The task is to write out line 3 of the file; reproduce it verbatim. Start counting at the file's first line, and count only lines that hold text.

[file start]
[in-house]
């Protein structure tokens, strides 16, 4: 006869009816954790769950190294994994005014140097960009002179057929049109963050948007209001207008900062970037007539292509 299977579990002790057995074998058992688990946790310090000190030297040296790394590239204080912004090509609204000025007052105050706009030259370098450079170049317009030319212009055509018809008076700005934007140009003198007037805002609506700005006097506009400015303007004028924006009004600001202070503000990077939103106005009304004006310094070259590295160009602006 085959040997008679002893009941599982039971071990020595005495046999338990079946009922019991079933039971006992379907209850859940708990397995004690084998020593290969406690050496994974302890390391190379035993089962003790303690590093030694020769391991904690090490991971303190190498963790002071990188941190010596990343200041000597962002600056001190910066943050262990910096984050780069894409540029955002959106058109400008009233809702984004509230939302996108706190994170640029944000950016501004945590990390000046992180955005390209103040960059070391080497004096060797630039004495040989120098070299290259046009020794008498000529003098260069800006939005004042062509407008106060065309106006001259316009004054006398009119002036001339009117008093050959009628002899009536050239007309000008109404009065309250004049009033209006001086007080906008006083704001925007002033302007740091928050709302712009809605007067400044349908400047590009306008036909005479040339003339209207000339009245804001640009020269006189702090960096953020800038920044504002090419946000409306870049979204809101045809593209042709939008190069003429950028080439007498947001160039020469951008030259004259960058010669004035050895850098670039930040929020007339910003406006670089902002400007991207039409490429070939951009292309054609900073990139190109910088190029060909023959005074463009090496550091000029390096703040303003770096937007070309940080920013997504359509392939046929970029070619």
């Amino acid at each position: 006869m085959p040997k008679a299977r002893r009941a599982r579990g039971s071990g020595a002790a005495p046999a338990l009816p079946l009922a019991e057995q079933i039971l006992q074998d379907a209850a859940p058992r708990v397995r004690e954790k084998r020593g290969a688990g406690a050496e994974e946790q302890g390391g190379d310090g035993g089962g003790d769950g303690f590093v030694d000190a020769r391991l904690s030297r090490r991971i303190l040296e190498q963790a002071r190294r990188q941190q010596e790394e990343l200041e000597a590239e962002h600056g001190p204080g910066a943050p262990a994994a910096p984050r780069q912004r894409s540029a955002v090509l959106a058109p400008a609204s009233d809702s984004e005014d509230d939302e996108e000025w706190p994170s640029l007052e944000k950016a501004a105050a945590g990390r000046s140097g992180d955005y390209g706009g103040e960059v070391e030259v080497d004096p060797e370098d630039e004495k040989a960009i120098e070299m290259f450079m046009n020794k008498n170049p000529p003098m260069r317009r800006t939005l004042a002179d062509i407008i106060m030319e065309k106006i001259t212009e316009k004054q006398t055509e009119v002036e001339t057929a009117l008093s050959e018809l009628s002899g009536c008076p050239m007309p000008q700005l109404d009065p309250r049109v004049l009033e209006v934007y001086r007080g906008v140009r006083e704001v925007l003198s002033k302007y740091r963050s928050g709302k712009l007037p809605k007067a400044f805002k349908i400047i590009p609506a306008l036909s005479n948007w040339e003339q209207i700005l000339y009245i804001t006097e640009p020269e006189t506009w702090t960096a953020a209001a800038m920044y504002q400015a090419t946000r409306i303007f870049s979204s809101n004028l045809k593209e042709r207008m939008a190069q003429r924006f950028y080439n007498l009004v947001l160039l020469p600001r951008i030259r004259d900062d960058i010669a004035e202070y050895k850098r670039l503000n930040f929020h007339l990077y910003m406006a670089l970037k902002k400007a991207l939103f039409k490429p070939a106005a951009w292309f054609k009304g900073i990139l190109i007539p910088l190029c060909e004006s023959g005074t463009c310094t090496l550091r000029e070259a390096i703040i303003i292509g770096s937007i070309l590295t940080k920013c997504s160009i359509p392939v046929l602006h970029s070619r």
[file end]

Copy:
């Amino acid at each position: 006869m085959p040997k008679a299977r002893r009941a599982r579990g039971s071990g020595a002790a005495p046999a338990l009816p079946l009922a019991e057995q079933i039971l006992q074998d379907a209850a859940p058992r708990v397995r004690e954790k084998r020593g290969a688990g406690a050496e994974e946790q302890g390391g190379d310090g035993g089962g003790d769950g303690f590093v030694d000190a020769r391991l904690s030297r090490r991971i303190l040296e190498q963790a002071r190294r990188q941190q010596e790394e990343l200041e000597a590239e962002h600056g001190p204080g910066a943050p262990a994994a910096p984050r780069q912004r894409s540029a955002v090509l959106a058109p400008a609204s009233d809702s984004e005014d509230d939302e996108e000025w706190p994170s640029l007052e944000k950016a501004a105050a945590g990390r000046s140097g992180d955005y390209g706009g103040e960059v070391e030259v080497d004096p060797e370098d630039e004495k040989a960009i120098e070299m290259f450079m046009n020794k008498n170049p000529p003098m260069r317009r800006t939005l004042a002179d062509i407008i106060m030319e065309k106006i001259t212009e316009k004054q006398t055509e009119v002036e001339t057929a009117l008093s050959e018809l009628s002899g009536c008076p050239m007309p000008q700005l109404d009065p309250r049109v004049l009033e209006v934007y001086r007080g906008v140009r006083e704001v925007l003198s002033k302007y740091r963050s928050g709302k712009l007037p809605k007067a400044f805002k349908i400047i590009p609506a306008l036909s005479n948007w040339e003339q209207i700005l000339y009245i804001t006097e640009p020269e006189t506009w702090t960096a953020a209001a800038m920044y504002q400015a090419t946000r409306i303007f870049s979204s809101n004028l045809k593209e042709r207008m939008a190069q003429r924006f950028y080439n007498l009004v947001l160039l020469p600001r951008i030259r004259d900062d960058i010669a004035e202070y050895k850098r670039l503000n930040f929020h007339l990077y910003m406006a670089l970037k902002k400007a991207l939103f039409k490429p070939a106005a951009w292309f054609k009304g900073i990139l190109i007539p910088l190029c060909e004006s023959g005074t463009c310094t090496l550091r000029e070259a390096i703040i303003i292509g770096s937007i070309l590295t940080k920013c997504s160009i359509p392939v046929l602006h970029s070619r």